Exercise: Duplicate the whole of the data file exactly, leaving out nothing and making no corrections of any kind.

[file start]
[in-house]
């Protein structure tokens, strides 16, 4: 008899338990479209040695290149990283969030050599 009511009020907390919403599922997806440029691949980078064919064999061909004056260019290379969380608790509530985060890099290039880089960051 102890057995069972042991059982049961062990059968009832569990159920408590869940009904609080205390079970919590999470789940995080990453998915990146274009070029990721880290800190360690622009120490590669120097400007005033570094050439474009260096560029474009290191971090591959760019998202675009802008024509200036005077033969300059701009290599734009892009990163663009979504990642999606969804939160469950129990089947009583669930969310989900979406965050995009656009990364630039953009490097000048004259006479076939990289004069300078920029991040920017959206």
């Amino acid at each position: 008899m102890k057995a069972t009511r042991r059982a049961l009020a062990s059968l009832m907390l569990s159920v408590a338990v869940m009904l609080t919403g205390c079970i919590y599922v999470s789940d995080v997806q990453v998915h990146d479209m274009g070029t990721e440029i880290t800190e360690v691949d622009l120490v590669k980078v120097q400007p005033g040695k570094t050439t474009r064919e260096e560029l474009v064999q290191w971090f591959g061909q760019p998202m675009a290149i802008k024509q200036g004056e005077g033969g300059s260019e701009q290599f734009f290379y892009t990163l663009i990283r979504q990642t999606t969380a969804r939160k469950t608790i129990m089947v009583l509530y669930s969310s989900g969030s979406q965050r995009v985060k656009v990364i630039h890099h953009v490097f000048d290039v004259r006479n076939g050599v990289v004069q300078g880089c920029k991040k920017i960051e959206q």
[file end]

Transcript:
[in-house]
């Protein structure tokens, strides 16, 4: 008899338990479209040695290149990283969030050599 009511009020907390919403599922997806440029691949980078064919064999061909004056260019290379969380608790509530985060890099290039880089960051 102890057995069972042991059982049961062990059968009832569990159920408590869940009904609080205390079970919590999470789940995080990453998915990146274009070029990721880290800190360690622009120490590669120097400007005033570094050439474009260096560029474009290191971090591959760019998202675009802008024509200036005077033969300059701009290599734009892009990163663009979504990642999606969804939160469950129990089947009583669930969310989900979406965050995009656009990364630039953009490097000048004259006479076939990289004069300078920029991040920017959206």
């Amino acid at each position: 008899m102890k057995a069972t009511r042991r059982a049961l009020a062990s059968l009832m907390l569990s159920v408590a338990v869940m009904l609080t919403g205390c079970i919590y599922v999470s789940d995080v997806q990453v998915h990146d479209m274009g070029t990721e440029i880290t800190e360690v691949d622009l120490v590669k980078v120097q400007p005033g040695k570094t050439t474009r064919e260096e560029l474009v064999q290191w971090f591959g061909q760019p998202m675009a290149i802008k024509q200036g004056e005077g033969g300059s260019e701009q290599f734009f290379y892009t990163l663009i990283r979504q990642t999606t969380a969804r939160k469950t608790i129990m089947v009583l509530y669930s969310s989900g969030s979406q965050r995009v985060k656009v990364i630039h890099h953009v490097f000048d290039v004259r006479n076939g050599v990289v004069q300078g880089c920029k991040k920017i960051e959206q």